“I done thought the Good Lord was going to strike the both of us dead.  I couldn’t say nothing on account of I was sinning and on account of what she was doing felt mighty good.”

“Now you know what a real woman feels like,” she said.  “If you done ever forget, all you need do is smell them fingers of yours.”  I stood there a fright.  “Have a seat, honey,” she said.  “You want some of this hooch?”  I shook my head.  She tipped her head back and swallowed that whole bottle.  “You being deaf again?” she asked.  Fore I could answer she done pushed me down on that sofa.  Then I had a mighty shock.  She started into unbuckling my pants.  Then she pulled my britches and drawers down.  Fore I could say anything she done put my peter in her mouth.  I done thought the Good Lord was going to strike the both of us dead.  I couldn’t say nothing on account of I was sinning and on account of what she was doing felt mighty good.

“It ain’t over for miles,” she said.  She took off all her clothes and threw them at the piano.  Then she jumped on top of me and started into kissing me.  She done put her tongue in my mouth and I thought I was going to choke something awful bad.  She started into grabbing my peter and she stuck it inside of her legs.  “I ain’t never had me no girl before,” I said.  “Only Bertha Marsh and she’s big, fat, and ugly.  She done invited me to the Sadie Hawkins Dance.”  “Honey, you ever shut the fuck up?  I ain’t no little mosey round girl.  I’m all woman.  Hunnerd percent!”  Fore I knew it my peter went off like one of them rocket ships to the moon.  Then I don’t right know how It came about but I done went to sleep.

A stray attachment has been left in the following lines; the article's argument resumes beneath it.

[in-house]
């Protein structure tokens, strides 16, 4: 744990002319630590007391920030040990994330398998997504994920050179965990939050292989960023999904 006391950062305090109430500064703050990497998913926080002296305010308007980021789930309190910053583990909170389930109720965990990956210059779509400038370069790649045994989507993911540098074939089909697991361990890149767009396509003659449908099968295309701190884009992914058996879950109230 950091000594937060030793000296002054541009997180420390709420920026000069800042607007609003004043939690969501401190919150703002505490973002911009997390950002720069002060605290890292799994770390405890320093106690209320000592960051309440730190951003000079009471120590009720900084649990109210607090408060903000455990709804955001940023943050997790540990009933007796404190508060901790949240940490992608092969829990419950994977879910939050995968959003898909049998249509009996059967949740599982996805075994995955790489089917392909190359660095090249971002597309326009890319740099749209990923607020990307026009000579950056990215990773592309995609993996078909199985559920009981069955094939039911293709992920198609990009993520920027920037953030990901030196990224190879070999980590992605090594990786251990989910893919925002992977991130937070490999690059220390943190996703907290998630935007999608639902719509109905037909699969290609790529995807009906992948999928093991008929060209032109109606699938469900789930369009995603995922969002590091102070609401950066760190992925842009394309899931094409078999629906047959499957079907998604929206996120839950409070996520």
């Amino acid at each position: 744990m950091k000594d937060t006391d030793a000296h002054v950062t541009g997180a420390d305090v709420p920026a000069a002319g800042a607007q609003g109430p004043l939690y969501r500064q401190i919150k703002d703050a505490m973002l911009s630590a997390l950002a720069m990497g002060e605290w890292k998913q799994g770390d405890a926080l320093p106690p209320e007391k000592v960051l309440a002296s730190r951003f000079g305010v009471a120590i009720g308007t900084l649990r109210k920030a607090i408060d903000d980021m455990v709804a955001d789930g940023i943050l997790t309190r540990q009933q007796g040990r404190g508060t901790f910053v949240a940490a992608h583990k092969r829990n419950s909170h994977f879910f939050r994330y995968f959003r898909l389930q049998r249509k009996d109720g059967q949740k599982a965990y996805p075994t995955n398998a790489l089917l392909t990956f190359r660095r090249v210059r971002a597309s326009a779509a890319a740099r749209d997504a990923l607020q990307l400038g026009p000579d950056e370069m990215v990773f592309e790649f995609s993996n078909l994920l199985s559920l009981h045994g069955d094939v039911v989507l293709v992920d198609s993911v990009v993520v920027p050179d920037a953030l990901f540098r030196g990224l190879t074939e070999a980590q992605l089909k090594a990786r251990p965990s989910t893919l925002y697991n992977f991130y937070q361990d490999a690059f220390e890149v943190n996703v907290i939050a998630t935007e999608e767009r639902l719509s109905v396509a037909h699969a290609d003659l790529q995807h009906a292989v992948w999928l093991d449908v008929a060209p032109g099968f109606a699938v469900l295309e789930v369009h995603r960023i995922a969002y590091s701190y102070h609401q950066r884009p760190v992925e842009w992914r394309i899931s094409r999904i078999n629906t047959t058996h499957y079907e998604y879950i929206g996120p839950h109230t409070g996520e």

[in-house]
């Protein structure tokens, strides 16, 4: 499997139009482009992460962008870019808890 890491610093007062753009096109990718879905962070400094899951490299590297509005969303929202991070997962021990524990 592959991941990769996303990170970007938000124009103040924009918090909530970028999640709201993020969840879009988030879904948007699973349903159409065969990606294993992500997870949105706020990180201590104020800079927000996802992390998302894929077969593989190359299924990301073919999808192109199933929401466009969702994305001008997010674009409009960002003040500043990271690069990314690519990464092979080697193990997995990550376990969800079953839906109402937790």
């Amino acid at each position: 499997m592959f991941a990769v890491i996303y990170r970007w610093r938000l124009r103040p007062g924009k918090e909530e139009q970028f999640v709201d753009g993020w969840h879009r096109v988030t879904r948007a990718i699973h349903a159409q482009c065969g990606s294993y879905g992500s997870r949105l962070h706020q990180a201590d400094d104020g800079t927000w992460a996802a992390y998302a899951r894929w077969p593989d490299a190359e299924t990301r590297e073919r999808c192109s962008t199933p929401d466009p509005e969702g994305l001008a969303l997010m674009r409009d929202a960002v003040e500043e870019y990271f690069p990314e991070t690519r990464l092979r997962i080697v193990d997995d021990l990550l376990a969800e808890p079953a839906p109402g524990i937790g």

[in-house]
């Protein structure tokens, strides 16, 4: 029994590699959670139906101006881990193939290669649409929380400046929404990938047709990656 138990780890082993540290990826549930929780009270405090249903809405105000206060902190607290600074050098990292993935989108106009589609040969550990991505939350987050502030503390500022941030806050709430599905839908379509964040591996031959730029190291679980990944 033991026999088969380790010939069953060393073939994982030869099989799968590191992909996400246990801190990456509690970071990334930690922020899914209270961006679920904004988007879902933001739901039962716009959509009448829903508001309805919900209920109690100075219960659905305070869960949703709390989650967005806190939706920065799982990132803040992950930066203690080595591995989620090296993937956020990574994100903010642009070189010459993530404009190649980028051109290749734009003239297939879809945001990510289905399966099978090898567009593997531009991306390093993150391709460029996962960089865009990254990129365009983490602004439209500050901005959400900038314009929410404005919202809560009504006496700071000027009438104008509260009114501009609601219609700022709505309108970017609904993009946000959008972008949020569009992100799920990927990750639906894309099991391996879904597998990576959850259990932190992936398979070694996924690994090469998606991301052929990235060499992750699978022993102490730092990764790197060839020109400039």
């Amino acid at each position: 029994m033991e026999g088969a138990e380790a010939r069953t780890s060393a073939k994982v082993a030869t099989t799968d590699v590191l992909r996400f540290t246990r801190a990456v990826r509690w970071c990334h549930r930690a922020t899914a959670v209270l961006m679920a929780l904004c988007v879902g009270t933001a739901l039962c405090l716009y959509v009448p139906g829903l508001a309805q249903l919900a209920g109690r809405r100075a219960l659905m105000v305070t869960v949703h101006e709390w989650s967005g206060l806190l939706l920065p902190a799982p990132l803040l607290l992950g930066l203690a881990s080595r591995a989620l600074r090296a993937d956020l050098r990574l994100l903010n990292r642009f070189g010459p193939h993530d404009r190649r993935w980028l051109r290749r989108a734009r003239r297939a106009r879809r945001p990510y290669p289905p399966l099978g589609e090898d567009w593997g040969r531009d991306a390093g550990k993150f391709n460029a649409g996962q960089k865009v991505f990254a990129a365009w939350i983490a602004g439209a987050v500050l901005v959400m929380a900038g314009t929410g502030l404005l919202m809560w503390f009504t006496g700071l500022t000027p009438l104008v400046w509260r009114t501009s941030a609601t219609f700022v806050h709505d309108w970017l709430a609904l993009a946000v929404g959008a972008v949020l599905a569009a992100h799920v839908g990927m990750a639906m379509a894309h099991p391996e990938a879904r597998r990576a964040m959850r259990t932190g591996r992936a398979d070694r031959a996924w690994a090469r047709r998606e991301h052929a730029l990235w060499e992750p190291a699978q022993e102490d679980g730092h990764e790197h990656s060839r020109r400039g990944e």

When I waked up, I saw her at the piano.  There was some candles on top she done lit up.  And she was still naked as the day she were born.  But she was playing music; prettiest dern music I ever heard.  She sawed that I was up.  “Listen, honey,” she said.  “Jest listen and close your eyes.”

“Sorceress, I said.  “I can’t right recall them songs you’s playing.  I only knowed Mister Stephen Foster and them pretty songs the player piano does over at the Five and Dime.